Shankar, R. (1994), Principles of Quantum Mechanics, Plenum Press. Chapter 11.
We’ve seen that the translation operator in quantum mechanics can be derived by considering the translation to be an active transformation, that is, a transformation where the state vectors, rather than the operators, get transformed according to
Using this approach, we found that
so that the momentum is the generator of the transformation.
We can also derive using a passive transformation, where the state vectors remain the same but the operators are transformed according to
This is equivalent to an active transformation since
As before we start by taking
where is some Hermitian operator, so that . Plugging this into 3 we get, keeping only terms up to order :
Since we see that
The extra is there because any function of alone commutes with , so
We can eliminate by considering 4.
Thus we must have , which means that must be a function of alone. This means that the most general form for is , but there’s nothing to be gained by adding some non-zero constant to , so we can take . Thus we end up with the same form 2 that we got from the active transformation.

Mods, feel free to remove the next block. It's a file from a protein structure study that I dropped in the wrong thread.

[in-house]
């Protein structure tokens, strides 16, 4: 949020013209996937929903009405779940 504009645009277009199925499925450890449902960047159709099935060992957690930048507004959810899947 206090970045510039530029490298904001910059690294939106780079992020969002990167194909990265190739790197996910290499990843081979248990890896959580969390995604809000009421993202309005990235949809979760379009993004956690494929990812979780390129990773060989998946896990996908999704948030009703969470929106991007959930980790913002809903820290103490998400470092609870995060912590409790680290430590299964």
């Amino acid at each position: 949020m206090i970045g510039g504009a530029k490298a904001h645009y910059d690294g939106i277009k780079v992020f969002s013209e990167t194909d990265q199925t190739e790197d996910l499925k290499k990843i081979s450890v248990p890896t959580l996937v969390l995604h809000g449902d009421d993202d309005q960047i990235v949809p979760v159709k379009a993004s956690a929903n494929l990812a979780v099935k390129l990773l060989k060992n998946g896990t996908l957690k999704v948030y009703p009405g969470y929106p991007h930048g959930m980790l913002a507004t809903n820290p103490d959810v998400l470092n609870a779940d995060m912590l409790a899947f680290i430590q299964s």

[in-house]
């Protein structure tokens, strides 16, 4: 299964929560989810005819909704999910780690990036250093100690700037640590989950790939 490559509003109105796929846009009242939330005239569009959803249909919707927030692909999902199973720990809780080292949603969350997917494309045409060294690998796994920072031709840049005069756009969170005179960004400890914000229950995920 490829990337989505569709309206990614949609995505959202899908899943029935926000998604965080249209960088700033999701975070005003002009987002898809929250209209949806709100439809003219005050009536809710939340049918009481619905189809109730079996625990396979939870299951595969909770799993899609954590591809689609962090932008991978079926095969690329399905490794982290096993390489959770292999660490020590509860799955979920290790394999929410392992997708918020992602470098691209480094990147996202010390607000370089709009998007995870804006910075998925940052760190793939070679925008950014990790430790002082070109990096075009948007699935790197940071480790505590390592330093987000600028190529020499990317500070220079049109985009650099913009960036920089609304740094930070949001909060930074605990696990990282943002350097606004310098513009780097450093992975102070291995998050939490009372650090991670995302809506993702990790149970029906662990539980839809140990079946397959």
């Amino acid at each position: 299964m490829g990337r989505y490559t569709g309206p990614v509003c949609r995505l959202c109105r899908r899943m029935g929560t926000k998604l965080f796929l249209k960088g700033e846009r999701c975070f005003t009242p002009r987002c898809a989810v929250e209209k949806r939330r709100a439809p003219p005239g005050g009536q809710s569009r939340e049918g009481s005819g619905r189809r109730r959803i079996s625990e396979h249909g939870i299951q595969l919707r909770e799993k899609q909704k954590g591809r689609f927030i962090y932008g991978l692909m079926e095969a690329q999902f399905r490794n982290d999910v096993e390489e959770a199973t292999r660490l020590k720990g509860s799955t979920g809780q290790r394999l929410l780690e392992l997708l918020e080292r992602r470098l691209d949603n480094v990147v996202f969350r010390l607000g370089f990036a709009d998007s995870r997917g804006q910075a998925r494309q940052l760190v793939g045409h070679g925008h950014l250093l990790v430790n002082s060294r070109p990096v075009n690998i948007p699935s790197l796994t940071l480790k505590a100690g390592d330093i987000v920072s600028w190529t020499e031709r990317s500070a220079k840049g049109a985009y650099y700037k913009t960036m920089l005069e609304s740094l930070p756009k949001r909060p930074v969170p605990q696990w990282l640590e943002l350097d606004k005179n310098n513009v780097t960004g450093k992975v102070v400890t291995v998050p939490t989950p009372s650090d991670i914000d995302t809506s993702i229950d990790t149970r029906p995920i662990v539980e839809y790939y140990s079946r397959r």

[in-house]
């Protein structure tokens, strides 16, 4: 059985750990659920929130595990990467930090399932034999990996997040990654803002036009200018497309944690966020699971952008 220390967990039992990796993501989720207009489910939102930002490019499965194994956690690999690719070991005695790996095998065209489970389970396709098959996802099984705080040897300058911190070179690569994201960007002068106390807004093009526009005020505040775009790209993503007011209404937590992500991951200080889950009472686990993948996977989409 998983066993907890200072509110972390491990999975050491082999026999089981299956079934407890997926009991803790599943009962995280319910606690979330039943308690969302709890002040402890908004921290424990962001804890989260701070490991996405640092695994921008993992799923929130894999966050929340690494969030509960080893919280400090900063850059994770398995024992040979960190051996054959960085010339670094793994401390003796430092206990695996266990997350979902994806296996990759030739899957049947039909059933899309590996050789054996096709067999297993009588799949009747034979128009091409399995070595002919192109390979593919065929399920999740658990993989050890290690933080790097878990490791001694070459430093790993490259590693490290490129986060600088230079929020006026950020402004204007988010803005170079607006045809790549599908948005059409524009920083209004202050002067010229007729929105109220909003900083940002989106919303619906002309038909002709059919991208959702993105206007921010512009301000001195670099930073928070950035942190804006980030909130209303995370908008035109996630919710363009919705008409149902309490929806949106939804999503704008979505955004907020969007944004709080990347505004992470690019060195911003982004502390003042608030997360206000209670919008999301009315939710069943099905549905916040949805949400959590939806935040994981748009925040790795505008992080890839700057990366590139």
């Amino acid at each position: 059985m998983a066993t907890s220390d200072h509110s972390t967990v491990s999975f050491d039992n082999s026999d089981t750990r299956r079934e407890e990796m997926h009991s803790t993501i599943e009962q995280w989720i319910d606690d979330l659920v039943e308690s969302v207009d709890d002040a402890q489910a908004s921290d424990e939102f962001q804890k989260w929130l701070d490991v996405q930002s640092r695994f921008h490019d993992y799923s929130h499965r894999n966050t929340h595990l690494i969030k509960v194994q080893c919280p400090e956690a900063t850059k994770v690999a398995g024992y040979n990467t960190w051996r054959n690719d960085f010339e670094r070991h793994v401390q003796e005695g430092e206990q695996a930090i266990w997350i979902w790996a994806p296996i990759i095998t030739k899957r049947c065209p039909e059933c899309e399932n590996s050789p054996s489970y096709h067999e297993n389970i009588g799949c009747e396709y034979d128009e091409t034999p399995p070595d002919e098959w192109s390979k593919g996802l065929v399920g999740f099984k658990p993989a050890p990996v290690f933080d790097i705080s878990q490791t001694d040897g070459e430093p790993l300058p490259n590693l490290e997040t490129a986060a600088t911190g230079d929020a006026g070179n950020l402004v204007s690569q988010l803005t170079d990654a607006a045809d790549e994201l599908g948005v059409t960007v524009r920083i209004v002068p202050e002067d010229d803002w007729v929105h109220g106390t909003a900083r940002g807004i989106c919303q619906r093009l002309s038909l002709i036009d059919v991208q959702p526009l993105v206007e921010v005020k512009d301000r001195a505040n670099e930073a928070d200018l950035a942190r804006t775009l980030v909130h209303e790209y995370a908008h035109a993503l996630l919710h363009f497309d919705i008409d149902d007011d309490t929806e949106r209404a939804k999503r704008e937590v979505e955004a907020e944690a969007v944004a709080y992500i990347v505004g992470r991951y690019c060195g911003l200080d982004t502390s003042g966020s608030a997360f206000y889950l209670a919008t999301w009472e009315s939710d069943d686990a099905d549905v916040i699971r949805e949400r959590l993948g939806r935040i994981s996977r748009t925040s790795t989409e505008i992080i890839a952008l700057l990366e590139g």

Translational invariance is the condition that the Hamiltonian is unaltered by a translation. In the passive representation this is stated by the condition
Since translation is unitary, we can apply a theorem that is valid for any operator which can be expanded in powers of and . For any unitary operator , we have
This follows because for a unitary operator so we can insert the product anywhere we like. In particular, we can insert it between each pair of factors in every term of the power series expansion of , for example
For 21 this means that
As before, this leads to the condition
which means that is conserved, according to Ehrenfest’s theorem.